Four Ways to Maximize “Minimalist” Marketing
Updated: Jul 5, 2019
Familiar with the tiny house, declutter, and downsizing trends? Then you may have heard of the “Minimalist” movement too. The concept has taken off, with more than four million followers of its books, podcasts, a documentary, and tons of media attention.
But what the heck is this minimalist thing and why does it matter to marketing?
First some backstory: the Minimalists idea emerged from two 30’s, corporate worker bees who walked away six-figures jobs in the throes of typical American “success.” They were miserable on the endless hamster wheel and wanted to find more meaning in their lives. The Minimalist Guys (yep that’s what they call themselves) decided to strip away the life clutter. Disengage from rampant capitalistic culture. Find happiness and make time for what matters―stronger connections, personal growth, and happiness.
Intrigued by this idea, I watched the “The Minimalists” documentary. It begins with quick-cuts of the ‘90s consumerism excesses as the narrator quietly judges our complicity. It was a stark reminder that not much has changed in the digital age. “More” is still the mantra. The time is ripe for marketing to adopt own brand of minimalist philosophy.
Here are some ways you can apply the Minimalist principle to your marketing and be more effective with less.
Keep your content clean (NOT the NSFW kind)
When you’re living the Minimalist life, your home won’t be packed with “stuff”. No knick- knacks. Electronic devices gathering dust. Pictures that don’t bring you joy. Yet every day (every waking moment, let’s get real) consumers are overstimulated by busy websites trying to get us to click, crowded social media news feeds, red notification lights blinking and buzzing incessantly. We, as marketers, should help our readers focus on the most important messages. There’s a reason why Apple, Volkswagen, and other iconic brands share the legacy of of the best advertising around: there is a strong visual element, few words, and a supporting message hammered home. Adopt this principle of simplicity wherever you communicate. Keep everything you need and nothing you don’t.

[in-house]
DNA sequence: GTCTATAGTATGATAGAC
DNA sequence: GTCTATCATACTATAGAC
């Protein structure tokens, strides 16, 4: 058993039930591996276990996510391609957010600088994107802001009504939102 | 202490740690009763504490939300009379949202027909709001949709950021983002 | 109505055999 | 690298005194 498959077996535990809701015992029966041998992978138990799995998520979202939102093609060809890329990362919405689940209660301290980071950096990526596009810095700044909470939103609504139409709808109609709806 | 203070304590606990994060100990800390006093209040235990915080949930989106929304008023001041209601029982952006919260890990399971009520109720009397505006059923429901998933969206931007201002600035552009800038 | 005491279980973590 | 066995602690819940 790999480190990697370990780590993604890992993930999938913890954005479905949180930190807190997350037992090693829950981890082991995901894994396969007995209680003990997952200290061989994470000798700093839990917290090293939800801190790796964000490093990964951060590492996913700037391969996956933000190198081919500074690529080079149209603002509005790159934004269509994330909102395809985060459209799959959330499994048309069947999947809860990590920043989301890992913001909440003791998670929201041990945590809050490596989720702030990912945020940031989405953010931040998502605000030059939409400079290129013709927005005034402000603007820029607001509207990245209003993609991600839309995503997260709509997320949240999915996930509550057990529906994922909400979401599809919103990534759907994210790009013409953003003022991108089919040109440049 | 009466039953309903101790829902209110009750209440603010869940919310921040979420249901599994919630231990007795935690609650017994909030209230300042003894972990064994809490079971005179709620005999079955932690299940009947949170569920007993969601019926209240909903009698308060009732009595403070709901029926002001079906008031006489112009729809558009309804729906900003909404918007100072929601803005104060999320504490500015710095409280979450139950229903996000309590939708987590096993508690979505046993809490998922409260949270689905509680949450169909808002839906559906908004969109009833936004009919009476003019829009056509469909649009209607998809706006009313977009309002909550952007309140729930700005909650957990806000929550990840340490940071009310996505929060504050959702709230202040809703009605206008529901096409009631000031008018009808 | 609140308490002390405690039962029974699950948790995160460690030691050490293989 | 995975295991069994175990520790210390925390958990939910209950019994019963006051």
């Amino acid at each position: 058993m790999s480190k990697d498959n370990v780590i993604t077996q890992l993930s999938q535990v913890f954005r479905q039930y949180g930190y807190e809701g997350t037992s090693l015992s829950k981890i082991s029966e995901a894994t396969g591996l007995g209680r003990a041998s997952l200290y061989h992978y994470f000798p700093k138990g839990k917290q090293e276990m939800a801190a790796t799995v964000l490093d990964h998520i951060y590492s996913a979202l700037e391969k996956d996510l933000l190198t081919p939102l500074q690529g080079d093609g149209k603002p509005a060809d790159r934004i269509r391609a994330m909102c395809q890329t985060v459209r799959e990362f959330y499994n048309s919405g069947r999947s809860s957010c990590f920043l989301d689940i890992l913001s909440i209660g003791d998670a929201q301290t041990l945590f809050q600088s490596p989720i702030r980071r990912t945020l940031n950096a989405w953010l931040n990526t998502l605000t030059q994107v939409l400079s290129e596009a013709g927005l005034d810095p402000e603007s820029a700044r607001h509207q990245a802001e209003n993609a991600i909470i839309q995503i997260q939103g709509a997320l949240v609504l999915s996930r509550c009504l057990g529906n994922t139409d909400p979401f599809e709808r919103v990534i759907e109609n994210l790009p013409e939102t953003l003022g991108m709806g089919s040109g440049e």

Channel Your Inner Editor
The life of a minimalist means that you don’t overcomplicate things. Take what you need. Give what you can, but do no more than that. As marketers, the writing practice should be just as disciplined. Don’t let the important messages you have to say get lost in a word jumble. As a writer, I strive for brevity but it often tempered (and tempted) by wordiness. Instead, deliberately choose your language wisely and say no more (there’s this thing called editing. And more editing.). And don’t overwhelm your reader with messages. Make more impact with less. Something else to ponder: if you can’t say what you need to in a sentence, go back to the drawing board. The last benefit? Readers will notice what you say instead of staring into a sea of words.
Social Media Master of None
Minimalists don’t do five things at a time and multi-task the hell out of them, they one or two very well. Visit a friend, make a connection, focus on the beauty of the moment. When it comes to social media marketing, we tend to view all channels as one unit―incorrectly. Social media now an established part of the marketing mix, but you don’t need to be everywhere―just where your customers are. Some companies hop on the latest platforms because they’re “cool” or for novelty’s sake. Sure, test the waters, but don’t invest tons of time and energy with a square peg in a round hole. Spend social capital with what works best for your business. If your target audience is young, Snapchat. If you have a visual product or can creatively express your business on Instagram, post away. If you’re B2B, LinkedIn and Twitter make sense. If you have a start up, there are other considerations. Reign in your social media in and you’ll reach the people that matter.
Choose Quality Over Quantity
Though the Minimalist Guys hug as many people as possible at their events, their philosophy is about making the space to spend time with those that really matter. In the same way, as a marketer, don’t try to attract every audience. Do a spring cleaning of your database and get rid of the dead-weight; take a hard look at your personas and see if you’ve overdone it and can condense or toss a few; drop excess mailing lists you’ve been on that aren’t paying off; and finally, scrub “we’ve always done it this way”from your marketing vocabulary. Excising marketing programs can be a painful pill to swallow for marketing organizations, but a worthwhile change.
These are a few ideas but certainly is not an exhaustive list. What would you do to pare down your marketing? What will be the first thing you cut?